The legal status of hemp in the United States was changed by The Agricultural Act of 2014 (2014 Farm Bill). The ability to grow, cultivate, process, and market hemp to state Departments of Agriculture and institutions of higher learning as long as research projects in accordance with state and federal law were conducted was conveyed by Section 7606 of that act. Hemp must be industrial to be federally legal, and the Kentucky Department of Agriculture (KDA) is the authority on whether or not something is true industrial hemp.
Although passage of The Agricultural Act of 2014 (2014 Farm Bill) opened a small window allowing Americans access to industrial hemp, it wasn't until the August 2016 issuance of a Statement of Principles by the USDA (co-signed by the DOJ/DEA and HHS/FDA) that federal agencies had a legal basis for the broad acceptance of industrial hemp. Recent clarifications have addressed and removed most of the legal questions regarding the movement of industrial hemp and hemp-derived products over state and/or international lines.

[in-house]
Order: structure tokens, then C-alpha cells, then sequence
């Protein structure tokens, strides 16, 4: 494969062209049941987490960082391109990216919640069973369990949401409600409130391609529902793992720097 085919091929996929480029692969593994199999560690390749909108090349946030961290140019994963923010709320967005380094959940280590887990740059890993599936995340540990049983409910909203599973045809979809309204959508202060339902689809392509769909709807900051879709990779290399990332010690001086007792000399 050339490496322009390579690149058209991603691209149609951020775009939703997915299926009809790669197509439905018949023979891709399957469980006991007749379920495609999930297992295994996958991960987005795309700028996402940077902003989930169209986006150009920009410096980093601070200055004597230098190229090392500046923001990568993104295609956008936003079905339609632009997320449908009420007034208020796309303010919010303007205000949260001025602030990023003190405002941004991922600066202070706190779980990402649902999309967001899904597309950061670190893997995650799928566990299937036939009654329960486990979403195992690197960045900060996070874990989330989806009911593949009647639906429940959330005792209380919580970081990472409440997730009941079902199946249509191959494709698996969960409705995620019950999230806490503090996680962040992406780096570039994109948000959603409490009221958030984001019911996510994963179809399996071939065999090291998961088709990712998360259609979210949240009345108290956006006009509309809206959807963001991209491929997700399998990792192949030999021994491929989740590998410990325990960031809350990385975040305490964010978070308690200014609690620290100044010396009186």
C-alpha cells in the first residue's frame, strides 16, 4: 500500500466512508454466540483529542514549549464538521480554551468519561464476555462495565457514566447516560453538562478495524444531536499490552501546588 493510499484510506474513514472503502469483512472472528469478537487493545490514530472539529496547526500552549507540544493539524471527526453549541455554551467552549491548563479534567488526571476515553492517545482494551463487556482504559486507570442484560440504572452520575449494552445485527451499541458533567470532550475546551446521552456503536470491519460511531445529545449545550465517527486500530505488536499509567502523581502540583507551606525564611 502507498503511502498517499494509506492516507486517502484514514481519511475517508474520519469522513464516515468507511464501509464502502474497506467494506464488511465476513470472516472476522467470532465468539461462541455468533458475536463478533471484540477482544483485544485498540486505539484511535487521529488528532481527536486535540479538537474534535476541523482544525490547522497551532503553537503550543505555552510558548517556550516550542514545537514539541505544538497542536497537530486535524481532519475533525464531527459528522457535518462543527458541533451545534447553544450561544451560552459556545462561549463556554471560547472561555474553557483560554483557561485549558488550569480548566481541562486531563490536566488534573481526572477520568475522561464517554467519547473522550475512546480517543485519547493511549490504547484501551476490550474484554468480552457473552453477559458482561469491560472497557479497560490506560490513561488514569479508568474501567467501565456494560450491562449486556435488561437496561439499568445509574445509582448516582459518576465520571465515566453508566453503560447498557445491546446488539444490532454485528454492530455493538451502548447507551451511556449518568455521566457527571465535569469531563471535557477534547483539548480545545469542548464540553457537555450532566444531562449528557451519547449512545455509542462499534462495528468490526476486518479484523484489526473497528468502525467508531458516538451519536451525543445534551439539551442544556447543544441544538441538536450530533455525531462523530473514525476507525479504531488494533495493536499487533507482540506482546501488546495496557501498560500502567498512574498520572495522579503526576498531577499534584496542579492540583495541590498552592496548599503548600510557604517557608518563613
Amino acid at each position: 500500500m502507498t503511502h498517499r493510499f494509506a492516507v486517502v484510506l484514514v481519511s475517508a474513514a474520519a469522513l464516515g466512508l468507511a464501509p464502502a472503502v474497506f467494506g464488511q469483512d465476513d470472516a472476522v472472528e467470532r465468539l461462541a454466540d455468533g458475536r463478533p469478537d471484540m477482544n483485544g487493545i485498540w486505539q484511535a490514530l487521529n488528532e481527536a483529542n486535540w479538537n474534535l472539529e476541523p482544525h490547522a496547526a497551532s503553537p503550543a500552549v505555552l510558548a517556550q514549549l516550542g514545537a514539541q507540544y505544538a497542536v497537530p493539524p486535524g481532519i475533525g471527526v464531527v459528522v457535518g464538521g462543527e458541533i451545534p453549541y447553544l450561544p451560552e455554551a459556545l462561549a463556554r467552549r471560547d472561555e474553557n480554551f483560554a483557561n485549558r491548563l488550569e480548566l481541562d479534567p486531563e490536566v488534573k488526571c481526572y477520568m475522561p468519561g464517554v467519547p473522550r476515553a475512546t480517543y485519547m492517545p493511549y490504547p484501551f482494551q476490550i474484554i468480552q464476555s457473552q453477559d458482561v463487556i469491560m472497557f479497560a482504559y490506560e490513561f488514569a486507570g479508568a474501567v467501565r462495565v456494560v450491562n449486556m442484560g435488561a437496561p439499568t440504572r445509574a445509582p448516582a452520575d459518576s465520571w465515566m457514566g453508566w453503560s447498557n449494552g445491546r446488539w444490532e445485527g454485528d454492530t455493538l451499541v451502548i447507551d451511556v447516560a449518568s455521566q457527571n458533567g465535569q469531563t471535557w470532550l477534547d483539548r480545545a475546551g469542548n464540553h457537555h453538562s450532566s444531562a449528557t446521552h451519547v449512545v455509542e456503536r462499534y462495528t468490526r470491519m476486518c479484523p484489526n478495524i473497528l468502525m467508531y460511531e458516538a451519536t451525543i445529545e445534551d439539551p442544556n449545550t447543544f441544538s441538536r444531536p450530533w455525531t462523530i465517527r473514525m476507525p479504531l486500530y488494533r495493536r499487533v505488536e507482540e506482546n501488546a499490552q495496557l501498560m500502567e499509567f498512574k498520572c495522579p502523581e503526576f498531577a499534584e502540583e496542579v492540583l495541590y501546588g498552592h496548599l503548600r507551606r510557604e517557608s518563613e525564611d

Kentucky's leadership in hemp reform, stemming from its long history as the dominant American supplier of industrial hemp products, has ensured that its farmers and processors are in the forefront as this agricultural commodity re-emerges. In a jurisdiction as famous for its farmers and hemp as it is for its Thoroughbreds, Kentucky-grown industrial hemp enjoys the clarity of rules designed to regulate the agricultural production of this re-purposed crop.